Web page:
Earthquake and volcanic activity in Indonesia
This was published under the 2010 to 2015 Conservative and Liberal Democrat coalition government
Bad weather is hampering rescue efforts to the tsunami hit Mentawai Islands. Mount Merapi volcano continues to erupt violently.
On 25 October, a powerful 7.5 earthquake hit the Mentawai islands off the coast of Sumatra resulting in a tsunami which killed over 400 people. There have since been a series of powerful aftershocks in the area and difficult weather conditions are continuing to affect the rescue effort. People are advised to avoid the area.
Mount Merapi in Yogyakarta, started to erupt on 26 October and has continued to be dangerously active since. The Government has imposed a twelve mile radius exclusion zone and residents have been evacuated. There have been a number of fatalities and nearby villages have been burned by heat clouds.There has been a marked deterioration in the air quality in Yogyakarta as ash continues to fall on the city. British nationals with non-essential travel plans to Yogyakarta may wish to delay their journey. Air travel in the region has been affected, with many flights canceled. On Tuesday 02 November, Malaysia’s budget airline Air Asia and Singapore’s Silk Air announced the temporary suspension of international flights to Adicsucipto and Adisumarno airports in Yogyakarta and Solo respectively. People are advised to avoid the area.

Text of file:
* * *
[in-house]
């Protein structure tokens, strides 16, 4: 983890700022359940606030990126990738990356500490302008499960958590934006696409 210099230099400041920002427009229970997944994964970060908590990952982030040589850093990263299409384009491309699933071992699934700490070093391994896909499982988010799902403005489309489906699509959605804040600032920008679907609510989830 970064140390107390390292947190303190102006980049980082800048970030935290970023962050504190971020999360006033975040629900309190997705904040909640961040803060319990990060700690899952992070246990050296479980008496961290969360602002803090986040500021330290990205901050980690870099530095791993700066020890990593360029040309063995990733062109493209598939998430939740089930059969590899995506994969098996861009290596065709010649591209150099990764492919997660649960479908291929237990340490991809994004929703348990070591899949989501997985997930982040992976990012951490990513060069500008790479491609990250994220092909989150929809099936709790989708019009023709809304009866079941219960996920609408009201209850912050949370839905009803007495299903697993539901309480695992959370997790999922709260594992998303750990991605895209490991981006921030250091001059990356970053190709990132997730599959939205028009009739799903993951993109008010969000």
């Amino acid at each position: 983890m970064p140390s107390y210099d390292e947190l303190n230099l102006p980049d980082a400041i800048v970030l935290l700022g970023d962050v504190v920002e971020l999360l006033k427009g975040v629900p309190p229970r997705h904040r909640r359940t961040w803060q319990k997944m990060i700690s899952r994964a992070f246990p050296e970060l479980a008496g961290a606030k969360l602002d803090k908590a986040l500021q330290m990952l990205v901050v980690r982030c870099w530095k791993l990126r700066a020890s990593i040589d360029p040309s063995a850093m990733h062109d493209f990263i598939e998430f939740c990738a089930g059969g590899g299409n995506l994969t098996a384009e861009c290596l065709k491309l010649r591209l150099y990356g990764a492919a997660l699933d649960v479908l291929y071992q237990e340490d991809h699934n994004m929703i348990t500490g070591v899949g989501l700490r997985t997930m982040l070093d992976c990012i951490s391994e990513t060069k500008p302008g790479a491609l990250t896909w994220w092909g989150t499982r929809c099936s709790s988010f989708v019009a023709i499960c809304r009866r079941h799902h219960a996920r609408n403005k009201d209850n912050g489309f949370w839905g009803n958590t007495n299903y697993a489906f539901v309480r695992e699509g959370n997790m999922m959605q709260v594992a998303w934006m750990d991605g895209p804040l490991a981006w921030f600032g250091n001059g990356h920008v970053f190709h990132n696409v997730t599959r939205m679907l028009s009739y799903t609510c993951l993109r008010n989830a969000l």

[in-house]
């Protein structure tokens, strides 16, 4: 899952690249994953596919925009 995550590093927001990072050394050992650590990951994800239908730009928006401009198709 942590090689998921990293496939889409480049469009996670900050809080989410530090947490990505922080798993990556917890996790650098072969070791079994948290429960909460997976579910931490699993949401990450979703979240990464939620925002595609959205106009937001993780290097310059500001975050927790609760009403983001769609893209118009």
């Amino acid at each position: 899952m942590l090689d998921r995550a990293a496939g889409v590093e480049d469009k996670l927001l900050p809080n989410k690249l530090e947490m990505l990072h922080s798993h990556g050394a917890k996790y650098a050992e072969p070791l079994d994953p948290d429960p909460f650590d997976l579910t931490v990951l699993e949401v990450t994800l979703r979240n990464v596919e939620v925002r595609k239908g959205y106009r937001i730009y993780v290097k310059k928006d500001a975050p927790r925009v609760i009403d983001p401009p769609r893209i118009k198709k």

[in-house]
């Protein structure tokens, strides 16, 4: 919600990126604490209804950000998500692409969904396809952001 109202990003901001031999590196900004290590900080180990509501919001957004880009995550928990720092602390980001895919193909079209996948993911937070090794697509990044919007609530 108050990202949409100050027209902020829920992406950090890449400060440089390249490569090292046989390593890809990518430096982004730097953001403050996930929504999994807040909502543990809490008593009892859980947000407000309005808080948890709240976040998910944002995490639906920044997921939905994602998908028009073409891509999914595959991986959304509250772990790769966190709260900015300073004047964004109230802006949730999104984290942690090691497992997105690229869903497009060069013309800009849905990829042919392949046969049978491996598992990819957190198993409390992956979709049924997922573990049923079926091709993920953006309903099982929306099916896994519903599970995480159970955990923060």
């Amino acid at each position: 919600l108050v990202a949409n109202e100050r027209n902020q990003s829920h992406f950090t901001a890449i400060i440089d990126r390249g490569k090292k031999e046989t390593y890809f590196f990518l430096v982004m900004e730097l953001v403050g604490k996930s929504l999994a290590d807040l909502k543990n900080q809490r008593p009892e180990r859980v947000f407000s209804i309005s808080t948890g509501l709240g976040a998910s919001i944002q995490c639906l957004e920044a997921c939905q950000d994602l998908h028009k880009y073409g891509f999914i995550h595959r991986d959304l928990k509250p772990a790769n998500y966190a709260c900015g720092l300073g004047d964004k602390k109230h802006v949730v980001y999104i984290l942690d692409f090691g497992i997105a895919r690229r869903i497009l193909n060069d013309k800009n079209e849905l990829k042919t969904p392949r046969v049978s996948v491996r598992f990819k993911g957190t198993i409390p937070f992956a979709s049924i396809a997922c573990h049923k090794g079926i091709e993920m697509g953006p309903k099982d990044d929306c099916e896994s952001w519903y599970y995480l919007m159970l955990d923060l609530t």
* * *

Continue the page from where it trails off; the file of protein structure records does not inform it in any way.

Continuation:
A number of airlines have temporarily suspended flights to and from Soekarno-Hatta Airport, Jakarta due to concerns about the possible risk of volcanic ash. Travellers are advised to check with their airline for alternative routing where possible and assistance.
On 1 November authorities also raised the alert level for Mount Anak Krakatoa, located near Krakatoa Island between Sumatra and Java. Krakatoa’s volcanic activity escalated after Mount Merapi erupted, with thick plumes of smoke containing toxic material emitted from the volcano. People are currently advised not to come within a three mile radius of Krakatoa.